Chicago’s best movie palace is in the midst of its 39th annual Christmas singalong and double feature. They’re also screening some not-exactly holiday “classics” like Batman Returns and Santa’s Slay. And they’re still showing some of the best and buzziest cinema from around the globe. In other words, they’re doing it all, like always. Or at least like every December.
We spoke with Music Box Theatre Marketing Manager Buck LePard about the White Christmas and It’s a Wonderful Life double feature, the resurgence of the second Michael Keaton Batman and what modern holiday films might become holiday canon.
InsideHook: The 39th Annual Music Box Christmas sing-along and double feature has obviously been going on for a long time. Do you think anybody is sick of It’s a Wonderful Life or White Christmas?
Buck LePard: If they are, we give them enough other options of things to check out during the holiday season. We certainly understand if people are — tastes come and go. Or if you need a year off from a movie, we want to make sure that we give a few more selections, which get changed up each year, for folks to check out.
Do you see it ever altering? Maybe changing so some of the films that are in the Alternative Christmas film slate become part of the double feature? Will Mean Girls be part one of the holiday double feature in 30 years?
I don’t think so. I think we might still be doing [It’s a Wonderful Life and White Christmas]. You know, the number of times we play it every year varies usually based on dates, what day of the week Christmas falls on. Sometimes we’ll go three full weekends, sometimes it’s two and a half weeks. I think the highest point we ever got to was 32 combined shows of the two of them over the course of an 18-day period.
We’ve done more Alternative Christmas shows of different movies over the years. It used to just be like one Tuesday. We’ve expanded that — we’re getting three days for Alternative Christmas shows, with multiple streams of things like Elf, Love Actually, Die Hard, Home Alone and Gremlins.
Batman Returns seems to be on everyone’s radar. Is it just because it’s the 30th anniversary? Is it just because it’s superheroes? Why do you think Batman Returns is resonating in 2022?
I think both of those reasons, for sure. I think a lot of people who grew up with Batman Returns probably have kids who are now old enough to go see Batman Returns. I remember I was a little too young for it, the first time I saw it. Yes, it’s popular because of the superhero boom, but it’s also a very Christmas-y, wintry-feeling movie. The Gothic nature of it all, the snow — Gotham sort of feels like so many big cities at Christmas time.
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What else makes a non-Christmas movie a Christmas movie?
Setting, time of year. It has to do with the community within the film. Comfort within the film, whether it’s actors you love or a story you love. You know, I remember someone made a good point to me: He had never seen It’s a Wonderful Life until a few years ago. And the first thing he said to me afterwards was, “There’s barely any Christmas in the movie!” If you’ve seen It’s a Wonderful Life dozens of times, you don’t necessarily think about it, but not a lot of that movie takes place on Christmas. [It’s] the way it ends with Christmas and with the community coming together, and you know, the bells on the trees. Really sort of brings that Christmas feeling home at the end.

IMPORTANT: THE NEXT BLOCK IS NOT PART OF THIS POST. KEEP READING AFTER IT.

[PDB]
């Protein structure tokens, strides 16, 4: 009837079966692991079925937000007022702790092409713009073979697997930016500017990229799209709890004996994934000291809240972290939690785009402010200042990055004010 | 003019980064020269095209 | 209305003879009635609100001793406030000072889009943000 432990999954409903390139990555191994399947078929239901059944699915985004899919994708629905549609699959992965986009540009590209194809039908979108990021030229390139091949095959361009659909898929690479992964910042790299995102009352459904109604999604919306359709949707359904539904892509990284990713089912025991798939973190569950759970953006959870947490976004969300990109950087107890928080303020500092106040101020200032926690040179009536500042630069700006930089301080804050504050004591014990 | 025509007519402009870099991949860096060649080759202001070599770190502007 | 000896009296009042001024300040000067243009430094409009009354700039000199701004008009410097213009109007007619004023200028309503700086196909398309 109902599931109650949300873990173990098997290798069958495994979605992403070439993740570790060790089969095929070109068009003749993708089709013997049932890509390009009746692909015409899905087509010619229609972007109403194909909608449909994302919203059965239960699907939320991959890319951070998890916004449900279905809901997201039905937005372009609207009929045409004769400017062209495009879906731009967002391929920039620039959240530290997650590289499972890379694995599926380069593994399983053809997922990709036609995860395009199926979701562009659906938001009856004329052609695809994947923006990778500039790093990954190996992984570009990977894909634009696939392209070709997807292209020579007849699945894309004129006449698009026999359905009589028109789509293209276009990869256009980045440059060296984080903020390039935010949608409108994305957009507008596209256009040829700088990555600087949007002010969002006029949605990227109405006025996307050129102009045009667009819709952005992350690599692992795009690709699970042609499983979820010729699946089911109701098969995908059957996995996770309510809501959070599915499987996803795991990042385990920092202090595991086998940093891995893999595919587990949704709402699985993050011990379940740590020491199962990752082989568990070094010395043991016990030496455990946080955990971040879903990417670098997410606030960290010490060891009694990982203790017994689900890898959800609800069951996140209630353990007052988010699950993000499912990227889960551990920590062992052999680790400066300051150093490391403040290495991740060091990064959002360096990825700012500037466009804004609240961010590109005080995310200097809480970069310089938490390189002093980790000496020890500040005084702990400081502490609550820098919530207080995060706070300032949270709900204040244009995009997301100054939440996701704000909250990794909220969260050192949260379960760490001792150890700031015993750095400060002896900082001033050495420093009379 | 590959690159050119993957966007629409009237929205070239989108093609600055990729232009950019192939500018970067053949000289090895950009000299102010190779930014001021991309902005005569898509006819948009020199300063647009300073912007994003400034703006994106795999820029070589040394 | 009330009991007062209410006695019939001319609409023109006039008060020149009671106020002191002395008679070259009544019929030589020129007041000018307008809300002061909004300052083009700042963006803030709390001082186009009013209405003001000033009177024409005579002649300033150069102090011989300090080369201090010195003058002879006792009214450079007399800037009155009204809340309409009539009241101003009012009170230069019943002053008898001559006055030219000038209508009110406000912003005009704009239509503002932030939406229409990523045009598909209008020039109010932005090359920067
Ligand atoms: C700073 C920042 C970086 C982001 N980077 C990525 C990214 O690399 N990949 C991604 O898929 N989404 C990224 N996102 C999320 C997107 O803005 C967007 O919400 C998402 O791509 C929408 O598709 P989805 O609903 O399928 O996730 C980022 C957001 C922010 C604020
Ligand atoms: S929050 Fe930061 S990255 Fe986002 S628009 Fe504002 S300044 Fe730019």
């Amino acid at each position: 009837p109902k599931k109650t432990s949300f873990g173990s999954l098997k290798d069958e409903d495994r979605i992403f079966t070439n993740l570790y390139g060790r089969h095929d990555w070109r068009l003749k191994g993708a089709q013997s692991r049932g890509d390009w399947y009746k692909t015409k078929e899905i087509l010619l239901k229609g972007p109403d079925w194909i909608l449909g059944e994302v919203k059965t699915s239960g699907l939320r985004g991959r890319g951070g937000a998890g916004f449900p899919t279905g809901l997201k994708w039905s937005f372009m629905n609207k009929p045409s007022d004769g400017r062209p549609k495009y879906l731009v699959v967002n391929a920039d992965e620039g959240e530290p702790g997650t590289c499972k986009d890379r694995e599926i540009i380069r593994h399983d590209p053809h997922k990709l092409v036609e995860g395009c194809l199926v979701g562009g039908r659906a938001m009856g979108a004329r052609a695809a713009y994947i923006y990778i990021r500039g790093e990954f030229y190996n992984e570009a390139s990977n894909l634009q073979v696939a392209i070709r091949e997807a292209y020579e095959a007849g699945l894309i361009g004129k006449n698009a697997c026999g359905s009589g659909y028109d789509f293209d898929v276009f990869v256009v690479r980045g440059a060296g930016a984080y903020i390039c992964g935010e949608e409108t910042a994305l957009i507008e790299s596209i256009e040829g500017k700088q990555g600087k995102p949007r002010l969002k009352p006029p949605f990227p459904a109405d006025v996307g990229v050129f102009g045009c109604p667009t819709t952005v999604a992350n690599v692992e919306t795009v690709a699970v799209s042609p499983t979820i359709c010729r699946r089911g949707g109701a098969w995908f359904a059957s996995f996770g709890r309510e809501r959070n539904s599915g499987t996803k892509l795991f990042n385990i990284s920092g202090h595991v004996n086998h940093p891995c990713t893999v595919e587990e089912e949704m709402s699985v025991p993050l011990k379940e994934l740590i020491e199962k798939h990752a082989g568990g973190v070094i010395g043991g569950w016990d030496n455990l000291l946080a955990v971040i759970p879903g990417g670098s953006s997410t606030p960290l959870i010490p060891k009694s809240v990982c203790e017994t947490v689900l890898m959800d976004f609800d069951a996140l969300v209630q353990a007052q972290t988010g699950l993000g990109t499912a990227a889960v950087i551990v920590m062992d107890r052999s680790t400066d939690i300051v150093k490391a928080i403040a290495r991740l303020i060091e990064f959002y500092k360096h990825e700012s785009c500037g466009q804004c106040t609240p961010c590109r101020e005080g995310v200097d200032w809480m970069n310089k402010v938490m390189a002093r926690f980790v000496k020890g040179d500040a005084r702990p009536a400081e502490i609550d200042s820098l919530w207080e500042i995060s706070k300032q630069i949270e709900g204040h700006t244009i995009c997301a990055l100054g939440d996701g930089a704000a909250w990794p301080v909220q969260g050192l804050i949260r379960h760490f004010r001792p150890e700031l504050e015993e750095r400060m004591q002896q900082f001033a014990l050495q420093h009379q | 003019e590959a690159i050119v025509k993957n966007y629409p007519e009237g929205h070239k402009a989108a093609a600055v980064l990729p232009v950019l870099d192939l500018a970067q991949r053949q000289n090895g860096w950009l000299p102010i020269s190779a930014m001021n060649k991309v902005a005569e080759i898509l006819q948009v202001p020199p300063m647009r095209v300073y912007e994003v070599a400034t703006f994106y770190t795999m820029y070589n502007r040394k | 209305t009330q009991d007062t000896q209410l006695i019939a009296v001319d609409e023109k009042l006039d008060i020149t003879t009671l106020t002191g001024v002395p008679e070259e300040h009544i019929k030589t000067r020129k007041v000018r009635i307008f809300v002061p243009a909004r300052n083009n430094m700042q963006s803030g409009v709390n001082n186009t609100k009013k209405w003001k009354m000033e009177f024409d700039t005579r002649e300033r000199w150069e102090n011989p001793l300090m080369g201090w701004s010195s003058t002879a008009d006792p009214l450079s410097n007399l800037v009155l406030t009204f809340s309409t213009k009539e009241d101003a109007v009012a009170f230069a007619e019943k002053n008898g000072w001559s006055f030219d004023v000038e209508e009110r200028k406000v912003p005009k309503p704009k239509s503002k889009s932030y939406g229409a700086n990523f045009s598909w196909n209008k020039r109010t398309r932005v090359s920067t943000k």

Are there any movies of the last five years, 10 years that you think will be part of the Alternative Christmas features in the future?
I run the Music Box Twitter. I polled our audience and asked what were the definitive Christmas movies of the 2010s. The two biggest responses we got were Carol and Krampus, the Christmas horror movie that came out in 2015.
I recently watched the Will Ferrell/Ryan Reynolds Spirited movie, the new musical version of A Christmas Carol, and thought it was very well done. You know, every time there’s a new version of A Christmas Carol, you kind of wonder, do we need another one? But I thought this one had a great twist on it. It was a lot of fun, good music. And I could see us playing that on the big screen in the future.
I love the Music Box. I don’t know how obvious that is, but I’m a huge, huge fan. And it’s kind of odd to me that for 11 months of the year, it presents some of the most cutting-edge, beautiful, progressive films from all across the world from the last 100 years. And then for one month in December, it feels like it’s a Gilmore Girls setting. You know what I mean?
Yeah, yeah. That’s tradition and the audiences keep coming. We do have some people who only visit us every December, and then we don’t see them for 11 months and then they come back. Part of that’s because they no longer live in Chicago, but when they’re back here for the holidays, they want to come visit.
We also run other stuff concurrently with our Christmas shows. They don’t take up every showtime. Right now we’re still playing Aftersun, the indie film that is currently getting a lot of awards buzz. We’re going to be opening Sarah Polley’s Women Talking at the end of the month. And we certainly hope people will come back for those if they’re having to see the poster or trailer while they’re here for the Christmas shows.
Do you believe that Santa belongs with horror films just as much as he belongs with Christmas? Because you do have the Music Box of Horrors coming up.
I certainly do. And actually that’s another one of our Alternative Christmas shows. We’re doing a double feature of Santa’s Slay and another Christmas movie called The Children. I’m up for any and all interpretations of Santa — you know, he’s been around for a long time. If you can make a good story about it in an entertaining movie? Bring it on.
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